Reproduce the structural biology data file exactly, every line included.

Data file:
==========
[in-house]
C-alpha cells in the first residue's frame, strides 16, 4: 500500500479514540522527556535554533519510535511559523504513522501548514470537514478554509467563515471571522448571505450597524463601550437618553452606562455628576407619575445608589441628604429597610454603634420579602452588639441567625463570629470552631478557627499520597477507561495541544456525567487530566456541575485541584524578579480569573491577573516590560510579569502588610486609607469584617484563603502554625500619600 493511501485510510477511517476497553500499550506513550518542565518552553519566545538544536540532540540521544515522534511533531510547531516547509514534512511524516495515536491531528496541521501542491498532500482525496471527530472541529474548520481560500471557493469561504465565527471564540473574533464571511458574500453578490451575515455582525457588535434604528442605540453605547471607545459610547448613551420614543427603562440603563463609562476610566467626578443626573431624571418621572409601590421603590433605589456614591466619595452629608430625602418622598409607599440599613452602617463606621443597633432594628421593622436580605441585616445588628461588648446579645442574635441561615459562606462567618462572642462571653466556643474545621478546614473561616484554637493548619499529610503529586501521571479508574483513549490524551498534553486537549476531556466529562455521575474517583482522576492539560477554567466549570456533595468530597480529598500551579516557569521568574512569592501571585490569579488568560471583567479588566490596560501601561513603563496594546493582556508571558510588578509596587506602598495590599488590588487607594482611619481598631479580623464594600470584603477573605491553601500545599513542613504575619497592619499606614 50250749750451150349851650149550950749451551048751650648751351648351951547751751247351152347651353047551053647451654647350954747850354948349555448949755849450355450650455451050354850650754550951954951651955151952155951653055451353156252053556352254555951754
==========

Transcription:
[in-house]
C-alpha cells in the first residue's frame, strides 16, 4: 500500500479514540522527556535554533519510535511559523504513522501548514470537514478554509467563515471571522448571505450597524463601550437618553452606562455628576407619575445608589441628604429597610454603634420579602452588639441567625463570629470552631478557627499520597477507561495541544456525567487530566456541575485541584524578579480569573491577573516590560510579569502588610486609607469584617484563603502554625500619600 493511501485510510477511517476497553500499550506513550518542565518552553519566545538544536540532540540521544515522534511533531510547531516547509514534512511524516495515536491531528496541521501542491498532500482525496471527530472541529474548520481560500471557493469561504465565527471564540473574533464571511458574500453578490451575515455582525457588535434604528442605540453605547471607545459610547448613551420614543427603562440603563463609562476610566467626578443626573431624571418621572409601590421603590433605589456614591466619595452629608430625602418622598409607599440599613452602617463606621443597633432594628421593622436580605441585616445588628461588648446579645442574635441561615459562606462567618462572642462571653466556643474545621478546614473561616484554637493548619499529610503529586501521571479508574483513549490524551498534553486537549476531556466529562455521575474517583482522576492539560477554567466549570456533595468530597480529598500551579516557569521568574512569592501571585490569579488568560471583567479588566490596560501601561513603563496594546493582556508571558510588578509596587506602598495590599488590588487607594482611619481598631479580623464594600470584603477573605491553601500545599513542613504575619497592619499606614 50250749750451150349851650149550950749451551048751650648751351648351951547751751247351152347651353047551053647451654647350954747850354948349555448949755849450355450650455451050354850650754550951954951651955151952155951653055451353156252053556352254555951754